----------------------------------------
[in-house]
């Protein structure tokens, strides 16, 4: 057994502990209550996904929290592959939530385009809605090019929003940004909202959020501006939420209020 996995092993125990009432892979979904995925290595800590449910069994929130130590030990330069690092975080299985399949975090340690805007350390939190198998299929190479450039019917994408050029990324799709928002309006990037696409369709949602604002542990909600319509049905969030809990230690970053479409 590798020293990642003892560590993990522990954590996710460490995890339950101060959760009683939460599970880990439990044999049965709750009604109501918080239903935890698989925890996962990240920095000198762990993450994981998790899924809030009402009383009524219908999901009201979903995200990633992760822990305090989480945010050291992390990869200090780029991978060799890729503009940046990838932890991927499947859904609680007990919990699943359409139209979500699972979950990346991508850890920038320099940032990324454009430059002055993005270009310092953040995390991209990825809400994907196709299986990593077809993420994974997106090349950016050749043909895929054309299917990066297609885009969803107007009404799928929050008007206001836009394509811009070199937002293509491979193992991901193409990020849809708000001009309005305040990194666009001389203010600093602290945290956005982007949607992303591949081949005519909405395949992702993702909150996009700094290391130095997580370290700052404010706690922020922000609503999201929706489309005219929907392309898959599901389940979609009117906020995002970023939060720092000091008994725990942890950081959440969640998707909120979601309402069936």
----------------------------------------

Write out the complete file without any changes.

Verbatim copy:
[in-house]
């Protein structure tokens, strides 16, 4: 057994502990209550996904929290592959939530385009809605090019929003940004909202959020501006939420209020 996995092993125990009432892979979904995925290595800590449910069994929130130590030990330069690092975080299985399949975090340690805007350390939190198998299929190479450039019917994408050029990324799709928002309006990037696409369709949602604002542990909600319509049905969030809990230690970053479409 590798020293990642003892560590993990522990954590996710460490995890339950101060959760009683939460599970880990439990044999049965709750009604109501918080239903935890698989925890996962990240920095000198762990993450994981998790899924809030009402009383009524219908999901009201979903995200990633992760822990305090989480945010050291992390990869200090780029991978060799890729503009940046990838932890991927499947859904609680007990919990699943359409139209979500699972979950990346991508850890920038320099940032990324454009430059002055993005270009310092953040995390991209990825809400994907196709299986990593077809993420994974997106090349950016050749043909895929054309299917990066297609885009969803107007009404799928929050008007206001836009394509811009070199937002293509491979193992991901193409990020849809708000001009309005305040990194666009001389203010600093602290945290956005982007949607992303591949081949005519909405395949992702993702909150996009700094290391130095997580370290700052404010706690922020922000609503999201929706489309005219929907392309898959599901389940979609009117906020995002970023939060720092000091008994725990942890950081959440969640998707909120979601309402069936």